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Summary Report for:
51-2041.00 - Structural Metal Fabricators and Fitters

Fabricate, position, align, and fit parts of structural metal products.

The occupation code you requested, 51-2041.01 (Metal Fabricators, Structural Metal Products), is no longer in use. In the future, please use 51-2041.00 (Structural Metal Fabricators and Fitters) instead.

Sample of reported job titles: Fabricator; Fitter; Fitter, Welder; Layout Man; Mill Beam Fitter; Ship Fitter; Structural Steel Fitter; Tack Welder; Weld Technician; Welder-Fabricator

View report: Summary  Details  Custom

Tasks  |  Tools & Technology  |  Knowledge  |  Skills  |  Abilities  |  Work Activities  |  Work Context  |  Job Zone  |  Education  |  Credentials  |  Interests  |  Work Styles  |  Work Values  |  Related Occupations  |  Wages & Employment  |  Job Openings  |  Additional Information

Tasks

  • Verify conformance of workpieces to specifications, using squares, rulers, and measuring tapes.
  • Align and fit parts according to specifications, using jacks, turnbuckles, wedges, drift pins, pry bars, and hammers.
  • Move parts into position, manually or with hoists or cranes.
  • Position, align, fit, and weld parts to form complete units or subunits, following blueprints and layout specifications, and using jigs, welding torches, and hand tools.
  • Study engineering drawings and blueprints to determine materials requirements and task sequences.
  • Set up and operate fabricating machines, such as brakes, rolls, shears, flame cutters, grinders, and drill presses, to bend, cut, form, punch, drill, or otherwise form and assemble metal components.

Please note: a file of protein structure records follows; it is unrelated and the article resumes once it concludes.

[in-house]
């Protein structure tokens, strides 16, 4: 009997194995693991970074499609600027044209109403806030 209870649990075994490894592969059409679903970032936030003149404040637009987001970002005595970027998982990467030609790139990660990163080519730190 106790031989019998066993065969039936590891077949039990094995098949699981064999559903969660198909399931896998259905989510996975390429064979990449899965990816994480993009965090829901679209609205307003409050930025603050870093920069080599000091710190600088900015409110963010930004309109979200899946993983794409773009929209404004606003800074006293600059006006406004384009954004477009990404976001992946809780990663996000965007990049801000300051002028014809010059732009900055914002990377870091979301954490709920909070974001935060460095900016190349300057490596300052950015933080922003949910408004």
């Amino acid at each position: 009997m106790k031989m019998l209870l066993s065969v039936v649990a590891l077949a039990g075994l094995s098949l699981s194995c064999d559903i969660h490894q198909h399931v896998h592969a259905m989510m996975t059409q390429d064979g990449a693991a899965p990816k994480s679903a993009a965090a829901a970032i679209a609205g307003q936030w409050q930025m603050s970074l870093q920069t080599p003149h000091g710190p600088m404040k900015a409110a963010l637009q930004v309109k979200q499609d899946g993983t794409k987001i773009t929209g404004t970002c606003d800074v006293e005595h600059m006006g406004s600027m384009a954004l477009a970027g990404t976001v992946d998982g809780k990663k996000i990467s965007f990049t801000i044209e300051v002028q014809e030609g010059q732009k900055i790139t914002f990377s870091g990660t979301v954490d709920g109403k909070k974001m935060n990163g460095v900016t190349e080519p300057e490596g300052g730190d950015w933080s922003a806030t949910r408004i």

• Lay out and examine metal stock or workpieces to be processed to ensure that specifications are met.
  • Tack-weld fitted parts together.
  • Lift or move materials and finished products, using large cranes.
  • Remove high spots and cut bevels, using hand files, portable grinders, and cutting torches.

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Tools & Technology

Tools used in this occupation:

Drill press or radial drill — Magnetic drill presses; Radial drills
Hydraulic press brake — Computerized numerical control CNC press brakes; Straightening presses
Plasma arc welding machine — Flame cutters; Plasma cutters
Punches or nail sets or drifts — Center punches; Drift pins; Punches
Shears — Beverly shears; Hand shears; Unishears
Welder torch — Hand torch welders; Welding torches

Technology used in this occupation:

Data base user interface and query software — Data entry software
Enterprise resource planning ERP software
Spreadsheet software
Word processing software

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Knowledge

Mechanical — Knowledge of machines and tools, including their designs, uses, repair, and maintenance.
Mathematics — Knowledge of arithmetic, algebra, geometry, calculus, statistics, and their applications.
Building and Construction — Knowledge of materials, methods, and the tools involved in the construction or repair of houses, buildings, or other structures such as highways and roads.
Design — Knowledge of design techniques, tools, and principles involved in production of precision technical plans, blueprints, drawings, and models.
English Language — Knowledge of the structure and content of the English language including the meaning and spelling of words, rules of composition, and grammar.
Production and Processing — Knowledge of raw materials, production processes, quality control, costs, and other techniques for maximizing the effective manufacture and distribution of goods.

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Skills

Active Listening — Giving full attention to what other people are saying, taking time to understand the points being made, asking questions as appropriate, and not interrupting at inappropriate times.